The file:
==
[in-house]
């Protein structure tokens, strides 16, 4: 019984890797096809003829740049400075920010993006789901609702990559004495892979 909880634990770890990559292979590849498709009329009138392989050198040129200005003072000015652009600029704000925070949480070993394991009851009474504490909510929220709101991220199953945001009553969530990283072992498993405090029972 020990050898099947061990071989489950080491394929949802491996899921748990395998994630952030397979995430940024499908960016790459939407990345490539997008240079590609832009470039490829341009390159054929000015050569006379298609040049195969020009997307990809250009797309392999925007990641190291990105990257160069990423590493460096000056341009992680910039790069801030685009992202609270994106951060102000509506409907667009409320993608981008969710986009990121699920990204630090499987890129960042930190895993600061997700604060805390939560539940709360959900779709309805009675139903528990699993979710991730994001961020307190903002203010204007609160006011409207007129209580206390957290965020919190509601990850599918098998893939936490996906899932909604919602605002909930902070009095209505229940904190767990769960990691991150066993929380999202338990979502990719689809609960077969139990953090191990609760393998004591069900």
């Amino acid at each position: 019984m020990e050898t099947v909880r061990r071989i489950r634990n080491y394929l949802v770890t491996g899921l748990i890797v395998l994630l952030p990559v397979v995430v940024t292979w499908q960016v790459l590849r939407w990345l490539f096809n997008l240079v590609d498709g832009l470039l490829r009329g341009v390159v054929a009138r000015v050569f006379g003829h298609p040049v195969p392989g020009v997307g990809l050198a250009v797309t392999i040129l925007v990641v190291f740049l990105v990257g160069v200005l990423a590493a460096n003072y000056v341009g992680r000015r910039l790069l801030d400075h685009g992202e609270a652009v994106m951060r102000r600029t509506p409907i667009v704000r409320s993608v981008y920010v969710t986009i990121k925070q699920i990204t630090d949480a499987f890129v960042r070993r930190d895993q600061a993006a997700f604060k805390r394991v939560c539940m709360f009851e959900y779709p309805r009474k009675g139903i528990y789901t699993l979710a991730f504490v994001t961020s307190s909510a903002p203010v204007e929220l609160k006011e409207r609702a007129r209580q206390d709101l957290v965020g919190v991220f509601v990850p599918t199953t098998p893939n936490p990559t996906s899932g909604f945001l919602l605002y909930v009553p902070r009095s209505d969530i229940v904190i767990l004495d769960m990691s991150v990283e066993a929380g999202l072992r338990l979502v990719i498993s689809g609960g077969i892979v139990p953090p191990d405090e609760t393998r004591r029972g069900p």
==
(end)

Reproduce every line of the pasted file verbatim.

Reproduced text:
[in-house]
């Protein structure tokens, strides 16, 4: 019984890797096809003829740049400075920010993006789901609702990559004495892979 909880634990770890990559292979590849498709009329009138392989050198040129200005003072000015652009600029704000925070949480070993394991009851009474504490909510929220709101991220199953945001009553969530990283072992498993405090029972 020990050898099947061990071989489950080491394929949802491996899921748990395998994630952030397979995430940024499908960016790459939407990345490539997008240079590609832009470039490829341009390159054929000015050569006379298609040049195969020009997307990809250009797309392999925007990641190291990105990257160069990423590493460096000056341009992680910039790069801030685009992202609270994106951060102000509506409907667009409320993608981008969710986009990121699920990204630090499987890129960042930190895993600061997700604060805390939560539940709360959900779709309805009675139903528990699993979710991730994001961020307190903002203010204007609160006011409207007129209580206390957290965020919190509601990850599918098998893939936490996906899932909604919602605002909930902070009095209505229940904190767990769960990691991150066993929380999202338990979502990719689809609960077969139990953090191990609760393998004591069900």
């Amino acid at each position: 019984m020990e050898t099947v909880r061990r071989i489950r634990n080491y394929l949802v770890t491996g899921l748990i890797v395998l994630l952030p990559v397979v995430v940024t292979w499908q960016v790459l590849r939407w990345l490539f096809n997008l240079v590609d498709g832009l470039l490829r009329g341009v390159v054929a009138r000015v050569f006379g003829h298609p040049v195969p392989g020009v997307g990809l050198a250009v797309t392999i040129l925007v990641v190291f740049l990105v990257g160069v200005l990423a590493a460096n003072y000056v341009g992680r000015r910039l790069l801030d400075h685009g992202e609270a652009v994106m951060r102000r600029t509506p409907i667009v704000r409320s993608v981008y920010v969710t986009i990121k925070q699920i990204t630090d949480a499987f890129v960042r070993r930190d895993q600061a993006a997700f604060k805390r394991v939560c539940m709360f009851e959900y779709p309805r009474k009675g139903i528990y789901t699993l979710a991730f504490v994001t961020s307190s909510a903002p203010v204007e929220l609160k006011e409207r609702a007129r209580q206390d709101l957290v965020g919190v991220f509601v990850p599918t199953t098998p893939n936490p990559t996906s899932g909604f945001l919602l605002y909930v009553p902070r009095s209505d969530i229940v904190i767990l004495d769960m990691s991150v990283e066993a929380g999202l072992r338990l979502v990719i498993s689809g609960g077969i892979v139990p953090p191990d405090e609760t393998r004591r029972g069900p």